April 21, 2024
BMW security lapse exposed sensitive company information, researcher finds


A misconfigured cloud storage server belonging to automotive giant BMW exposed sensitive company information, including private keys and internal data, TechCrunch has learned.

Can Yoleri, a security researcher at threat intelligence company SOCRadar, told TechCrunch that he discovered the exposed BMW cloud storage server while routinely scanning the internet.

Yoleri said the exposed Microsoft Azure–hosted storage server — also known as a “bucket” — in BMW’s development environment was “accidentally configured to be public instead of private due to misconfiguration.”

Yoleri added that the storage bucket contained “script files that include Azure container access information, secret keys for accessing private bucket addresses, and details about other cloud services.”

Screenshots shared with TechCrunch show that the exposed data included private keys for BMW’s cloud services in China, Europe, and the United States, as well as login credentials for BMW’s production and development databases.

It’s not known exactly how much data was exposed or how long the cloud bucket was exposed to the internet. “Unfortunately, this is the biggest unknown in public bucket problems,” Yoleri told TechCrunch. “Only the bucket owner can see how long it has actually been open.”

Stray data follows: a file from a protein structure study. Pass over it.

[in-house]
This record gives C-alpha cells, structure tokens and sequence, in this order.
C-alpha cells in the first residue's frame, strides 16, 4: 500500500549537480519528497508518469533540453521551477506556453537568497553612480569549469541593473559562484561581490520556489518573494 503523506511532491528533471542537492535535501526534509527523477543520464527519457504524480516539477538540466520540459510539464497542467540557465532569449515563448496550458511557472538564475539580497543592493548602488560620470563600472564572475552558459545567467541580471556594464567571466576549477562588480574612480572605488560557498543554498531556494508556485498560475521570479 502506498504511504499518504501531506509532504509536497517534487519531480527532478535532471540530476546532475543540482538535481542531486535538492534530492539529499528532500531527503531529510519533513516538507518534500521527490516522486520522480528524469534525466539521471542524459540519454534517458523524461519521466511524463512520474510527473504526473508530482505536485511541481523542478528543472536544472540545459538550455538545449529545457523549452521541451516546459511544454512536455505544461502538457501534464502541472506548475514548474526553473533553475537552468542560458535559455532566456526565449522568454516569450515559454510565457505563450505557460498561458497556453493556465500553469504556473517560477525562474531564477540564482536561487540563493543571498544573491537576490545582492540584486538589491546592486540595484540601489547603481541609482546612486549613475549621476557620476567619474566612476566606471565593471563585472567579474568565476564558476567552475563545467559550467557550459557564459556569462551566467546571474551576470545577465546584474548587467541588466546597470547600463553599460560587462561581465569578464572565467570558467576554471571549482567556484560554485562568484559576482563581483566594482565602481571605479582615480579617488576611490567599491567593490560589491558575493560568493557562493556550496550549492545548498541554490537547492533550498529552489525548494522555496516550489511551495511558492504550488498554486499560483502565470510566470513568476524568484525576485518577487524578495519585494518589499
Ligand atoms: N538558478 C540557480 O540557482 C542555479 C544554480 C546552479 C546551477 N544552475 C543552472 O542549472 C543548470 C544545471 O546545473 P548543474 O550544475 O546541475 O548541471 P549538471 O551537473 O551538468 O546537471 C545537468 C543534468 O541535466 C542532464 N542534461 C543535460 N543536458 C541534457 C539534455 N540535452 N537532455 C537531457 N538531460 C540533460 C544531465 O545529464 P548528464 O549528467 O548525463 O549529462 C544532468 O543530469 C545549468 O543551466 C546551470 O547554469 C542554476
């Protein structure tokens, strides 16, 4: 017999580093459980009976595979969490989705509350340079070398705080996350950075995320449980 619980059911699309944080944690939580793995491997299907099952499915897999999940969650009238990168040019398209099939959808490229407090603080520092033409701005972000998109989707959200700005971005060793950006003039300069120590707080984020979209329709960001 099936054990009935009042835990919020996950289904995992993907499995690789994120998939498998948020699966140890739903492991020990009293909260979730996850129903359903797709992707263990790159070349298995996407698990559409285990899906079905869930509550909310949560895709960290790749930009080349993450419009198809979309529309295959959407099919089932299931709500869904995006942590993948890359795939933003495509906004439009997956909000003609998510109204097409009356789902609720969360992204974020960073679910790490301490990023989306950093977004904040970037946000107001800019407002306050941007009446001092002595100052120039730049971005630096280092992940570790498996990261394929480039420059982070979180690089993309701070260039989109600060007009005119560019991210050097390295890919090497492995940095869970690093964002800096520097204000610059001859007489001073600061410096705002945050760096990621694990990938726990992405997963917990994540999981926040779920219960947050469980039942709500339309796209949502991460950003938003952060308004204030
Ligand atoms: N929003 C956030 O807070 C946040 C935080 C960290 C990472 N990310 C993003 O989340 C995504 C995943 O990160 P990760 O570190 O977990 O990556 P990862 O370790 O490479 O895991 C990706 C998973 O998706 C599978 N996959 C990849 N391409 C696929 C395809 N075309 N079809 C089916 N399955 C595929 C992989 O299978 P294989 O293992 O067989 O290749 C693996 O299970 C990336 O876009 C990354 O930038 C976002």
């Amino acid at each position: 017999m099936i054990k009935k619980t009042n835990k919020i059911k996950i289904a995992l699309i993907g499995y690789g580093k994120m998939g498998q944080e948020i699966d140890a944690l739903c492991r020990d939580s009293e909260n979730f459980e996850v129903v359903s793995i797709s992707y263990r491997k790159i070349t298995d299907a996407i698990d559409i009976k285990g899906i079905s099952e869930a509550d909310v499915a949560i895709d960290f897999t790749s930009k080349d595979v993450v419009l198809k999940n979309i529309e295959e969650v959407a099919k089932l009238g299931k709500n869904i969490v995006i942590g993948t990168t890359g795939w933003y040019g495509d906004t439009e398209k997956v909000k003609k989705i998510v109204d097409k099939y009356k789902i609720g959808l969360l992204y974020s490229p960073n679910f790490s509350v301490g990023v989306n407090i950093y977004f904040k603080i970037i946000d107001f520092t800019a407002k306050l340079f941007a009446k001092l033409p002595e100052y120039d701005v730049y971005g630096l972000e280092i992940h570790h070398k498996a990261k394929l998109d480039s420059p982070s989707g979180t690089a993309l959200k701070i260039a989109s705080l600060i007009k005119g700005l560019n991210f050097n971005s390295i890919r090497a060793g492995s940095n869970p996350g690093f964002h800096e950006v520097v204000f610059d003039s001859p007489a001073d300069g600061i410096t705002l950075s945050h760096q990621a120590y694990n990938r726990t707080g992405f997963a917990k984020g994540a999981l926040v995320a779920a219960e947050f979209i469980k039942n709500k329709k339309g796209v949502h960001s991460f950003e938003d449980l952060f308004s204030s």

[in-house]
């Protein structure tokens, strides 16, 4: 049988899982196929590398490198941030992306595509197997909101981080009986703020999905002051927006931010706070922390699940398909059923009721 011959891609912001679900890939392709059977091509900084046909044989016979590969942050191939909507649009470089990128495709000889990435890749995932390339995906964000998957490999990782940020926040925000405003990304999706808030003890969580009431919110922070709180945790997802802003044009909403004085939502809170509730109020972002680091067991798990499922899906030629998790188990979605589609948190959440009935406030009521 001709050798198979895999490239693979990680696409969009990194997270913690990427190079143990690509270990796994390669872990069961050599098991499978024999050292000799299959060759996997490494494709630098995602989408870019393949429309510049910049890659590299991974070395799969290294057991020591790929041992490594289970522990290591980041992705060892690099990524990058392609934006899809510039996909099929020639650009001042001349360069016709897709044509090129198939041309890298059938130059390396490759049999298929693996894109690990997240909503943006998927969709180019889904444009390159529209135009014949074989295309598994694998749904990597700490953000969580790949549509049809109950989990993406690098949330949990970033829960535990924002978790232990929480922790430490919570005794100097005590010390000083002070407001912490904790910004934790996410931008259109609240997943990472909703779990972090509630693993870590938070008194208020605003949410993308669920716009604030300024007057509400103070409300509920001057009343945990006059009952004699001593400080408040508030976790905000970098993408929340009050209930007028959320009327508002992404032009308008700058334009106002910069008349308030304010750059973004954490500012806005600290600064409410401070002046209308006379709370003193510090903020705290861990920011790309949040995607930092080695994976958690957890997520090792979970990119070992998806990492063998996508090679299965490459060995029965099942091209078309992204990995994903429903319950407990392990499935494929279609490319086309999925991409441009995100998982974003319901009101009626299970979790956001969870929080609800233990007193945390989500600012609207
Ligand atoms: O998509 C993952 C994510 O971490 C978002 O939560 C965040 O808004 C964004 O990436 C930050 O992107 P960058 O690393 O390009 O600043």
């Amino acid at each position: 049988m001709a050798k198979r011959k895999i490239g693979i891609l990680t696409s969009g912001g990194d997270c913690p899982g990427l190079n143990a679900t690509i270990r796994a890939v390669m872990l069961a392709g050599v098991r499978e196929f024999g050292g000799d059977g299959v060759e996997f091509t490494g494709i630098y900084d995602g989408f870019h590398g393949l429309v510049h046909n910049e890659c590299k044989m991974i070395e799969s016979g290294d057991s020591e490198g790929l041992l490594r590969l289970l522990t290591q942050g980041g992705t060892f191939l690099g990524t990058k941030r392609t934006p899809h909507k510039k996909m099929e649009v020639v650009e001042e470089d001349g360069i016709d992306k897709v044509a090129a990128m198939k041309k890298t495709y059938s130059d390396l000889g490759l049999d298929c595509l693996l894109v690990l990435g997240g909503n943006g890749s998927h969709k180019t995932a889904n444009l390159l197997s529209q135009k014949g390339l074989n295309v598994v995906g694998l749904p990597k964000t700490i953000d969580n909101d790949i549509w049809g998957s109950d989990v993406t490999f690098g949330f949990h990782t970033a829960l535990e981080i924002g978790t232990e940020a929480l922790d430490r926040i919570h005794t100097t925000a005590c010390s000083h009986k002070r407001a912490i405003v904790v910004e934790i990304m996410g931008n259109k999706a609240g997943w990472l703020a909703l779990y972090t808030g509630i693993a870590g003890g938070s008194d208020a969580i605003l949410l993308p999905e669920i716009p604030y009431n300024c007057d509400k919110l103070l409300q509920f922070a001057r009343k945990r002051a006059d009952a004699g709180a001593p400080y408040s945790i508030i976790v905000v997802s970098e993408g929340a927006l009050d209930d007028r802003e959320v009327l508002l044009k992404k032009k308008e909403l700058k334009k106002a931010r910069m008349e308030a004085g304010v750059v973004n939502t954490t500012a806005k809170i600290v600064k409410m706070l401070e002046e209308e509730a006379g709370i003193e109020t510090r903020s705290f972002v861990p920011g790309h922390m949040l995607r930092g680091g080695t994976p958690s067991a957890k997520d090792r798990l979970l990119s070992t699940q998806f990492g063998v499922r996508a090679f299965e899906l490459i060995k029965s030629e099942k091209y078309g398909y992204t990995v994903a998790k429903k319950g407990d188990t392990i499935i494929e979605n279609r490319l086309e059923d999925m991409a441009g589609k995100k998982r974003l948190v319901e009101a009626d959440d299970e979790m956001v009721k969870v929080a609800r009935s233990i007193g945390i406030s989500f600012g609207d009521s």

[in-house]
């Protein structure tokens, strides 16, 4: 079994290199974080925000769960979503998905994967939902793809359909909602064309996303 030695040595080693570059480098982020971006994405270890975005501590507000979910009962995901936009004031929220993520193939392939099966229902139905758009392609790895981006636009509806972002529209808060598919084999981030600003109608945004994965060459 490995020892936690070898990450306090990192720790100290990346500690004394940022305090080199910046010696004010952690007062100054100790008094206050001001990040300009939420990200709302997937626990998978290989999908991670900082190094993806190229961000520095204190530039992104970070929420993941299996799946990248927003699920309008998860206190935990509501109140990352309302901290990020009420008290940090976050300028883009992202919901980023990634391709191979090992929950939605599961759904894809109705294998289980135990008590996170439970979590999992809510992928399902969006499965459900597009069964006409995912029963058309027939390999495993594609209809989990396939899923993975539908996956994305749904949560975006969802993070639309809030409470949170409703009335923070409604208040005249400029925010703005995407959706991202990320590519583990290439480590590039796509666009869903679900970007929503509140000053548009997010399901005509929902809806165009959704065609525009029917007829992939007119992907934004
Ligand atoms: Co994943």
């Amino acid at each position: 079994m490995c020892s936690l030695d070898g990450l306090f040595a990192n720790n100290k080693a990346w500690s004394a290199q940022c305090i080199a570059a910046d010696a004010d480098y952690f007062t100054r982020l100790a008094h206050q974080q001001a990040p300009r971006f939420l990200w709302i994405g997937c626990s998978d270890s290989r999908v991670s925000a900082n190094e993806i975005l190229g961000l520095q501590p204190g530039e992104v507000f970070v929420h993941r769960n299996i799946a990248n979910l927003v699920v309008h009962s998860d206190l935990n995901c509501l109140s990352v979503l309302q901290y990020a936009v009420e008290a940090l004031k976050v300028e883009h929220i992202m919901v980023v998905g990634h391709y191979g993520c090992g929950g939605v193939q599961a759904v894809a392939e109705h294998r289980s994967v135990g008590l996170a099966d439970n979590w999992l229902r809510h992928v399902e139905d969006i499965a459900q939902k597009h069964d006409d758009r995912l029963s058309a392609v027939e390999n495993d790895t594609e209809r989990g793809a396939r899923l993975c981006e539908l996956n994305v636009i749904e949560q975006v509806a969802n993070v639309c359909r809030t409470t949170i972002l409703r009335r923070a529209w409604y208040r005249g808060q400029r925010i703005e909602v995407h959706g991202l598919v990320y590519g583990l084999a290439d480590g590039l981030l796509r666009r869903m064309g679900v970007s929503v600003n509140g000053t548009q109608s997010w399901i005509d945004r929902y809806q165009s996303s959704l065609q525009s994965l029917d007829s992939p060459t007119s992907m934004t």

When reached by email, BMW spokesperson Chris Overall confirmed to TechCrunch that the data exposure affected a Microsoft Azure bucket based in a storage development environment and said no customer or personal data was impacted as a result.

The spokesperson added that “the BMW Group was able to fix this issue at the beginning of 2024, and we continue to monitor the situation together with our partners.”

BMW would not say for how long the storage bucket was exposed or whether it had observed any malicious access to the exposed data. Yoleri said that while he doesn’t have any evidence of malicious access, “that does not mean it doesn’t exist.”

Yoleri told TechCrunch that while BMW made the bucket private after he reported his findings to the company, the company has not revoked or changed the sets of passwords and credentials found within the exposed cloud bucket.

“Even if the bucket has been made private, it was necessary to change these access keys. It doesn’t matter if the bucket is private anymore,” Yoleri said. He added that he tried to reach out to BMW about this subsequent issue but did not receive a response.

Last month, Mercedes-Benz confirmed it accidentally exposed a trove of internal data after leaving a private key online that allowed “unrestricted access” to its source code. After TechCrunch disclosed the security issue to Mercedes, the carmaker said it had “revoked the respective API token and removed the public repository immediately.”



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